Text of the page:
That would then mean any precious metal objects we detect over 300 years old that are just fragments, should not be deemed treasure, so should not be handed in under the Treasure Act. Any object of gold or silver which has been fashioned in some way, other than itís crude form is and important object because of what it can tell us, not consigned to the scrap bucket.
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nfl
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« Reply #24 on: May 20, 2012, 09:28:20 PM »

when i found a tudor silver bodkin which was disclaimed i gave it the farmer ,,,next time i find  ???treasure Huh,,my finds box is going to be treasuring it  Grin
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2012 finds
29 hammys
24 other silver coins pre 1947
2 silver thimbles,,,,2 parts gold medi ring
half noble coin weight
3 silver roman
celtic broach
celtic terret ring
b/a  axe head
1 pilgrims ampulla {1350-1450}
12thc personnel lead seal matrix
2 parts fibula 1 complete
14thc ring broac
Chef Geoff
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« Reply #25 on: May 20, 2012, 09:52:18 PM »

Yes I believe from the award breakdown I read, the scrap gold was only priced as such and so it should be. Gold is as old as the earth and is not made by someone only shaped. Therefore if it has been cut into unidentifiable pieces how do you value it above a new wedding ring?

That would then mean any precious metal objects we detect over 300 years old that are just fragments, should not be deemed treasure, so should not be handed in under the Treasure Act. Any object of gold or silver which has been fashioned in some way, other than itís crude form is and important object because of what it can tell us, not consigned to the scrap bucket.

Well there is some weight to that argument but how would you then value it by; age of scrap? pretty scrap? scrap without scratches? You have to draw a line somewhere and just because it was yours doesn't make it more valuable.
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avalon
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« Reply #26 on: May 20, 2012, 10:41:20 PM »

A £20 note is just a scrap of paper with ink on it, but it is worth more than just a scrap of paper. Smiley
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Chef Geoff
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« Reply #27 on: May 20, 2012, 11:02:05 PM »

Ahhh but it's what that ink has written that's important.
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avalon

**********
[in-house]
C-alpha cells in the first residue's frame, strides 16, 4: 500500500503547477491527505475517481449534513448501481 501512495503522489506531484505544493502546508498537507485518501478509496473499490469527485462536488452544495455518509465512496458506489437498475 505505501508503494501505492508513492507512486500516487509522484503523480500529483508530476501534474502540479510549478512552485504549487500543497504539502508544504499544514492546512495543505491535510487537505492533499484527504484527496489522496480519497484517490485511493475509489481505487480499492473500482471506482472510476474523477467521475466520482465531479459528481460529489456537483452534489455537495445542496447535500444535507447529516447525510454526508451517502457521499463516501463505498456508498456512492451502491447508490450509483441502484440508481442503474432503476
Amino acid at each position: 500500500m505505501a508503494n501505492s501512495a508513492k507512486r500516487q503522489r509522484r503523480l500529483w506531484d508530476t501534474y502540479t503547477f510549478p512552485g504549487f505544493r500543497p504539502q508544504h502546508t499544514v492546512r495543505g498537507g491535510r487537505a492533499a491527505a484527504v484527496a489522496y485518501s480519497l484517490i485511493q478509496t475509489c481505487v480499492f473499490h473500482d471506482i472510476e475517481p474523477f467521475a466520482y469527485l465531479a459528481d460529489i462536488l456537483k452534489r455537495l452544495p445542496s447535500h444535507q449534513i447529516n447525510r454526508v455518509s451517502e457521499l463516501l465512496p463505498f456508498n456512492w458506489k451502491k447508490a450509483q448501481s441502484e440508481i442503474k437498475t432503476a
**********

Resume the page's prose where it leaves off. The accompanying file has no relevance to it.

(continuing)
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« Reply #28 on: May 21, 2012, 06:11:21 AM »

The ink is just a written promise to pay the bearer the value of the note, where gold is a tangible asset  when currency falls back on hard times. The gold you see now will always be with us, the notes may last 6 months if your lucky.
The value off the Bronze Age hoard is in the history it represents and what it tells us about ourselves, not in the actual  bullion weight. If it was proved to be Welsh gold it would be worth 6 times the price of South African gold.
What price should be put on art?
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Chef Geoff
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« Reply #29 on: May 21, 2012, 08:20:44 AM »

The ink is just a written promise to pay the bearer the value of the note, where gold is a tangible asset  when currency falls back on hard times. The gold you see now will always be with us, the notes may last 6 months if your lucky.
The value off the Bronze Age hoard is in the history it represents and what it tells us about ourselves, not in the actual  bullion weight. If it was proved to be Welsh gold it would be worth 6 times the price of South African gold.
What price should be put on art?


Exactly, it's academic value is priceless but how do you you put a price on it? Your getting on morally dodgy ground when you start charging for it.
Much of the bronze age gold comes from Ireland but even if Welsh, it's price would only be high if you intended melting it down and making jewellery out of it.
Sorry Steve I'm playing Devils advocate here slightly but their has to be a system of pricing however unfair it may seam. If you were to find a fragment of a Double Leopard, it's price would be negligible in comparison to the whole coin and it's the same with Bronze age gold, an unidentifiable piece of gold is just that.
« Last Edit: May 21, 2012, 04:13:25 PM by Chef Geoff » Logged